My intention in these three short articles is to think hard about this most familiar of companion species, to really take my relationship with my dog seriously.
Part I: Loving The Alien
“Most of the more complex emotions are common to the higher animals and ourselves. Everyone has seen how jealous a dog is of his master’s affection, if lavished on any other creature … a dog carrying a basket for his master exhibits in a high degree self-complacency or pride. There can, I think, be no doubt that a dog feels shame, as distinct from fear and something very like modesty when begging too often for food.”
Charles Darwin, The Descent of Man, 1871
Is this love? When I look into your beautiful eyes; so bright, and the colour of polished tortoiseshell, I wonder if it could be. But then you turn your gaze …
My brief love affair with Charlie began early in the summer of 2011. As soon as I met him I knew that we were destined to be together. The romance lasted through the heat of June until, all too soon, the dreadful truth was revealed. Charlie had problems – serious issues – he was prone to biting children.
As far as we could tell, Charlie was a collie/Labrador cross. We had ‘re-homed’ him from the RSPCA in Chesterfield. We didn’t know much about his past, but now we can surmise that he had a history of abuse at the hands of small children. The pain of separation was greatest for my wife and child. I had more of a sense of detachment, and – owing to my own family biology – probably a greater desensitisation to loss, but I still found it very hard to say goodbye to Charlie.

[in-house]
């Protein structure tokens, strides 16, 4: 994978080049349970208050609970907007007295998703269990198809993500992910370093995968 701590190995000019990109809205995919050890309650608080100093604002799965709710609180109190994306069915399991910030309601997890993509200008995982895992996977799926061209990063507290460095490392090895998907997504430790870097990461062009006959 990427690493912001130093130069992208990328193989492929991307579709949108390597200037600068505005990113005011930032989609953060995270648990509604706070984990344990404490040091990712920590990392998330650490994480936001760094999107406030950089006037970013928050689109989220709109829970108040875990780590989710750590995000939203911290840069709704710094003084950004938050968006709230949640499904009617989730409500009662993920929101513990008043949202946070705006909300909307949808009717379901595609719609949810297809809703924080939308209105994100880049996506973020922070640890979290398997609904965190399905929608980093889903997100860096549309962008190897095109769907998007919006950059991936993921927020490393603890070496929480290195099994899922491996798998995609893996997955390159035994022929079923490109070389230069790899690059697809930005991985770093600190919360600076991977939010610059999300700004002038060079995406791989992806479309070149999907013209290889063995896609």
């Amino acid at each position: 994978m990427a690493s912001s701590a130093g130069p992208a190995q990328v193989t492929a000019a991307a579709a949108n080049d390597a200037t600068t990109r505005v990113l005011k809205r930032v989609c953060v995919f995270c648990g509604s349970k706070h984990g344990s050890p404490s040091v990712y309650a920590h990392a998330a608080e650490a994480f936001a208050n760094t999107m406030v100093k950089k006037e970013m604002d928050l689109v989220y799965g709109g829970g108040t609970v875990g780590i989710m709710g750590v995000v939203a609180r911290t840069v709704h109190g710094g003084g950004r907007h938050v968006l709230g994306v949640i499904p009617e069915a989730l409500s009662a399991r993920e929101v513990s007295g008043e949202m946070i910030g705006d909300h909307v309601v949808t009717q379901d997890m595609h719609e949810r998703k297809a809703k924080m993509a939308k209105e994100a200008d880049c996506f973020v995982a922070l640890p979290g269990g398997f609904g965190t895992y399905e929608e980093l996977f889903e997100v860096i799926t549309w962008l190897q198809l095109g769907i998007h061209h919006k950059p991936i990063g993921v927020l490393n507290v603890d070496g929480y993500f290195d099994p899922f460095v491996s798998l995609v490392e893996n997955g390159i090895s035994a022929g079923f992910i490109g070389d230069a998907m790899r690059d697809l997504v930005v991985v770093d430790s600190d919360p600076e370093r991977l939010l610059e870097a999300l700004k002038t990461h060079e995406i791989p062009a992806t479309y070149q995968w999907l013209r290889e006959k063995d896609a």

We now have a new companion animal called Buzz. He is a Labrador retriever. If you enter the words yellow Labrador retriever into google images you will see exactly what Buzz looks like. He is an off-the-peg designer dog, a textbook example of the most popular dog breed in the UK. He is descended from Avon (“Buccleuch Avon”) and Ned, two dogs given by the Earl of Malmesbury to assist the Duke of Buccleuch’s Labrador breeding program in the 1880s. If you examine him closely you will discover that he has webbed paws and an ‘otter tail’ for swimming. Other aspects of his nature – his placid disposition and his apparent willingness (or desire) to please have come about through a combination of biotechnology (breeding) and emasculation.